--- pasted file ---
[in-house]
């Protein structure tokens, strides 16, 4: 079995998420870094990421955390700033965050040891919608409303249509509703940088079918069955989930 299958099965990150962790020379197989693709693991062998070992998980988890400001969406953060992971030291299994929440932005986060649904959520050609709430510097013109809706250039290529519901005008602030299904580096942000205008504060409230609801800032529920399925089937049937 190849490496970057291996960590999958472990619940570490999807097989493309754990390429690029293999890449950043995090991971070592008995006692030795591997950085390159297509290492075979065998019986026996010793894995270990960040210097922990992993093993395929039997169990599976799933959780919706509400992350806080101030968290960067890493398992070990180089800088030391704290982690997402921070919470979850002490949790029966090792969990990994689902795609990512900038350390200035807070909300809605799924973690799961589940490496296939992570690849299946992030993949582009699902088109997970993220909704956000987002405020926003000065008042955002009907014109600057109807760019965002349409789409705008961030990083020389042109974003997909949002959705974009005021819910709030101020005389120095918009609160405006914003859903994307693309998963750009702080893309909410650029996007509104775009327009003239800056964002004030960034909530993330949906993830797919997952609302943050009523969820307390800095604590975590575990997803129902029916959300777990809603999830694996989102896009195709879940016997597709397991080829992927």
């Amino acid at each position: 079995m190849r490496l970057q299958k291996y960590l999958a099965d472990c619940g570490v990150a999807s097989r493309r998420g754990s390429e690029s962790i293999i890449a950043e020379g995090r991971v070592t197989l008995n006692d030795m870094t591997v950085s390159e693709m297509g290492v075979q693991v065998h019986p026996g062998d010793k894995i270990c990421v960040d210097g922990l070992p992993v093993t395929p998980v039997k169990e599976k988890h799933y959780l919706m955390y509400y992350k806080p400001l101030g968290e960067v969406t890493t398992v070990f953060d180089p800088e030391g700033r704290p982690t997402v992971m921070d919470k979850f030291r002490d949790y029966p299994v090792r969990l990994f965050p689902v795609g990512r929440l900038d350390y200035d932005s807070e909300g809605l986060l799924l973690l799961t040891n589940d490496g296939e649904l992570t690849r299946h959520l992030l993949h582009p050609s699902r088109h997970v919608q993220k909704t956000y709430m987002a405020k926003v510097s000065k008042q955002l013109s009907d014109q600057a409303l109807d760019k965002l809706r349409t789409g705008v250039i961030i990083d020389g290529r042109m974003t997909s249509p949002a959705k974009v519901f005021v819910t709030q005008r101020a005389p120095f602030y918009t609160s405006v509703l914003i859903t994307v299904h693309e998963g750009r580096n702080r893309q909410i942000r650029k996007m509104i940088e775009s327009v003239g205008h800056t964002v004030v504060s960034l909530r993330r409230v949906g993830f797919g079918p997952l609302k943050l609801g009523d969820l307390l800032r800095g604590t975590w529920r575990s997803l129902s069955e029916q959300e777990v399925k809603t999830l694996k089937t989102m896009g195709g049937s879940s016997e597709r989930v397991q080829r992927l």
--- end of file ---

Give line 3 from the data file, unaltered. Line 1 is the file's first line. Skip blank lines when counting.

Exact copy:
């Amino acid at each position: 079995m190849r490496l970057q299958k291996y960590l999958a099965d472990c619940g570490v990150a999807s097989r493309r998420g754990s390429e690029s962790i293999i890449a950043e020379g995090r991971v070592t197989l008995n006692d030795m870094t591997v950085s390159e693709m297509g290492v075979q693991v065998h019986p026996g062998d010793k894995i270990c990421v960040d210097g922990l070992p992993v093993t395929p998980v039997k169990e599976k988890h799933y959780l919706m955390y509400y992350k806080p400001l101030g968290e960067v969406t890493t398992v070990f953060d180089p800088e030391g700033r704290p982690t997402v992971m921070d919470k979850f030291r002490d949790y029966p299994v090792r969990l990994f965050p689902v795609g990512r929440l900038d350390y200035d932005s807070e909300g809605l986060l799924l973690l799961t040891n589940d490496g296939e649904l992570t690849r299946h959520l992030l993949h582009p050609s699902r088109h997970v919608q993220k909704t956000y709430m987002a405020k926003v510097s000065k008042q955002l013109s009907d014109q600057a409303l109807d760019k965002l809706r349409t789409g705008v250039i961030i990083d020389g290529r042109m974003t997909s249509p949002a959705k974009v519901f005021v819910t709030q005008r101020a005389p120095f602030y918009t609160s405006v509703l914003i859903t994307v299904h693309e998963g750009r580096n702080r893309q909410i942000r650029k996007m509104i940088e775009s327009v003239g205008h800056t964002v004030v504060s960034l909530r993330r409230v949906g993830f797919g079918p997952l609302k943050l609801g009523d969820l307390l800032r800095g604590t975590w529920r575990s997803l129902s069955e029916q959300e777990v399925k809603t999830l694996k089937t989102m896009g195709g049937s879940s016997e597709r989930v397991q080829r992927l």